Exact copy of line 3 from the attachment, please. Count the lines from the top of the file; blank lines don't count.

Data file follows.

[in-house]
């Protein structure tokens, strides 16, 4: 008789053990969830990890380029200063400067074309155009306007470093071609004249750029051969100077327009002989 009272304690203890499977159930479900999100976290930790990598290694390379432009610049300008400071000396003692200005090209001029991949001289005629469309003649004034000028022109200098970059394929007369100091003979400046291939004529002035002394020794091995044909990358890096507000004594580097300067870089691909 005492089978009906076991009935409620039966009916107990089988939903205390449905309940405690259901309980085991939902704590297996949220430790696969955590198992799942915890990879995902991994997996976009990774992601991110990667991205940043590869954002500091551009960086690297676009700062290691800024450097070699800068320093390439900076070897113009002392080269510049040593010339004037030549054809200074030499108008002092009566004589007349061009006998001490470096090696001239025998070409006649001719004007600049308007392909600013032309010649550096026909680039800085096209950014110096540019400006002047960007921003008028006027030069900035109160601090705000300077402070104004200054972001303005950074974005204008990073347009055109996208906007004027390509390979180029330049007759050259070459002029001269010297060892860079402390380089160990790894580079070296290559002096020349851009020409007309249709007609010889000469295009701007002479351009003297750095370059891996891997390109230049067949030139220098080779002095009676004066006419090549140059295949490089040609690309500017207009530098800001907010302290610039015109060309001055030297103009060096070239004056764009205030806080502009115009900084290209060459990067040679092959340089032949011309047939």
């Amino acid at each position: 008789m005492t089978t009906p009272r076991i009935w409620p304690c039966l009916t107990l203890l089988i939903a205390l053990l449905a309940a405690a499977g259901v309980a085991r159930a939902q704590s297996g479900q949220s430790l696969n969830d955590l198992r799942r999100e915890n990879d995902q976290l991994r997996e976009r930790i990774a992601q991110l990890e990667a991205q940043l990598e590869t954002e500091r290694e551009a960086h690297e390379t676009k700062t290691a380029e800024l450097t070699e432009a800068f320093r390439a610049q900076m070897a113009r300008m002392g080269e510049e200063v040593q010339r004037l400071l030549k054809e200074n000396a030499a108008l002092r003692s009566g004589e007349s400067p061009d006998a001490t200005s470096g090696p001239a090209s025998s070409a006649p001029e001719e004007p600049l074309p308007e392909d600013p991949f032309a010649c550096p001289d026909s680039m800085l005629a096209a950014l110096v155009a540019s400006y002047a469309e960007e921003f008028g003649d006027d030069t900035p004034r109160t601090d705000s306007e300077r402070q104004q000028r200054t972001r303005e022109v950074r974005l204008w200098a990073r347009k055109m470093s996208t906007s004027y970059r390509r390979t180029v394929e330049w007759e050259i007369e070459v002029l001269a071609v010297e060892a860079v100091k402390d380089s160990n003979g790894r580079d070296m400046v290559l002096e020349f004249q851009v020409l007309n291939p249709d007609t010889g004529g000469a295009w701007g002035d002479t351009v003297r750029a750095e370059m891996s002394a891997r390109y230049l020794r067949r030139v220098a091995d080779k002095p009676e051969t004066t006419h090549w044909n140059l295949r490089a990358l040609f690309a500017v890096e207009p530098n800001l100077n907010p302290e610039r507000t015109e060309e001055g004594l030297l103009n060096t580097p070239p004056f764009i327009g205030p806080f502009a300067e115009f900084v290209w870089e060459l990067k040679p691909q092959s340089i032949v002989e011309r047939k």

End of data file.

């Amino acid at each position: 008789m005492t089978t009906p009272r076991i009935w409620p304690c039966l009916t107990l203890l089988i939903a205390l053990l449905a309940a405690a499977g259901v309980a085991r159930a939902q704590s297996g479900q949220s430790l696969n969830d955590l198992r799942r999100e915890n990879d995902q976290l991994r997996e976009r930790i990774a992601q991110l990890e990667a991205q940043l990598e590869t954002e500091r290694e551009a960086h690297e390379t676009k700062t290691a380029e800024l450097t070699e432009a800068f320093r390439a610049q900076m070897a113009r300008m002392g080269e510049e200063v040593q010339r004037l400071l030549k054809e200074n000396a030499a108008l002092r003692s009566g004589e007349s400067p061009d006998a001490t200005s470096g090696p001239a090209s025998s070409a006649p001029e001719e004007p600049l074309p308007e392909d600013p991949f032309a010649c550096p001289d026909s680039m800085l005629a096209a950014l110096v155009a540019s400006y002047a469309e960007e921003f008028g003649d006027d030069t900035p004034r109160t601090d705000s306007e300077r402070q104004q000028r200054t972001r303005e022109v950074r974005l204008w200098a990073r347009k055109m470093s996208t906007s004027y970059r390509r390979t180029v394929e330049w007759e050259i007369e070459v002029l001269a071609v010297e060892a860079v100091k402390d380089s160990n003979g790894r580079d070296m400046v290559l002096e020349f004249q851009v020409l007309n291939p249709d007609t010889g004529g000469a295009w701007g002035d002479t351009v003297r750029a750095e370059m891996s002394a891997r390109y230049l020794r067949r030139v220098a091995d080779k002095p009676e051969t004066t006419h090549w044909n140059l295949r490089a990358l040609f690309a500017v890096e207009p530098n800001l100077n907010p302290e610039r507000t015109e060309e001055g004594l030297l103009n060096t580097p070239p004056f764009i327009g205030p806080f502009a300067e115009f900084v290209w870089e060459l990067k040679p691909q092959s340089i032949v002989e011309r047939k």